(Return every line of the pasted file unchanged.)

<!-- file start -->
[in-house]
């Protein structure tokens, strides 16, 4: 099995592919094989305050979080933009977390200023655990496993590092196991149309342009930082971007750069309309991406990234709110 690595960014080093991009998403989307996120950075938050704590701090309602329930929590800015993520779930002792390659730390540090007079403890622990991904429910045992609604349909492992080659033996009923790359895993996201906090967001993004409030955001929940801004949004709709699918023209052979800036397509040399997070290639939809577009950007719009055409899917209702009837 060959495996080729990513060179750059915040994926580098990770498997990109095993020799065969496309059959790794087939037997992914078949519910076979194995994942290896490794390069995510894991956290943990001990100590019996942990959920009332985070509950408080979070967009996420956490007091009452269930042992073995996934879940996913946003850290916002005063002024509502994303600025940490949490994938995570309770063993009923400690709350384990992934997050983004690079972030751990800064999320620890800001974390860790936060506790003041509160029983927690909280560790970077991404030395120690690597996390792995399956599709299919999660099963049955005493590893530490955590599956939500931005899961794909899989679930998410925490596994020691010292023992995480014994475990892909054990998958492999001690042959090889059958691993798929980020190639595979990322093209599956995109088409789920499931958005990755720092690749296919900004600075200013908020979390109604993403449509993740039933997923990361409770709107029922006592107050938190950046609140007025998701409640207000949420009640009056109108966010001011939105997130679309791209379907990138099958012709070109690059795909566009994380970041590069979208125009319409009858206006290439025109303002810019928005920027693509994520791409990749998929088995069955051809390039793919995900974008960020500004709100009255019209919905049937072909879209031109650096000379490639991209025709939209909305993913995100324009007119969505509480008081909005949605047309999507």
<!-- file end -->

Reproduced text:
[in-house]
């Protein structure tokens, strides 16, 4: 099995592919094989305050979080933009977390200023655990496993590092196991149309342009930082971007750069309309991406990234709110 690595960014080093991009998403989307996120950075938050704590701090309602329930929590800015993520779930002792390659730390540090007079403890622990991904429910045992609604349909492992080659033996009923790359895993996201906090967001993004409030955001929940801004949004709709699918023209052979800036397509040399997070290639939809577009950007719009055409899917209702009837 060959495996080729990513060179750059915040994926580098990770498997990109095993020799065969496309059959790794087939037997992914078949519910076979194995994942290896490794390069995510894991956290943990001990100590019996942990959920009332985070509950408080979070967009996420956490007091009452269930042992073995996934879940996913946003850290916002005063002024509502994303600025940490949490994938995570309770063993009923400690709350384990992934997050983004690079972030751990800064999320620890800001974390860790936060506790003041509160029983927690909280560790970077991404030395120690690597996390792995399956599709299919999660099963049955005493590893530490955590599956939500931005899961794909899989679930998410925490596994020691010292023992995480014994475990892909054990998958492999001690042959090889059958691993798929980020190639595979990322093209599956995109088409789920499931958005990755720092690749296919900004600075200013908020979390109604993403449509993740039933997923990361409770709107029922006592107050938190950046609140007025998701409640207000949420009640009056109108966010001011939105997130679309791209379907990138099958012709070109690059795909566009994380970041590069979208125009319409009858206006290439025109303002810019928005920027693509994520791409990749998929088995069955051809390039793919995900974008960020500004709100009255019209919905049937072909879209031109650096000379490639991209025709939209909305993913995100324009007119969505509480008081909005949605047309999507």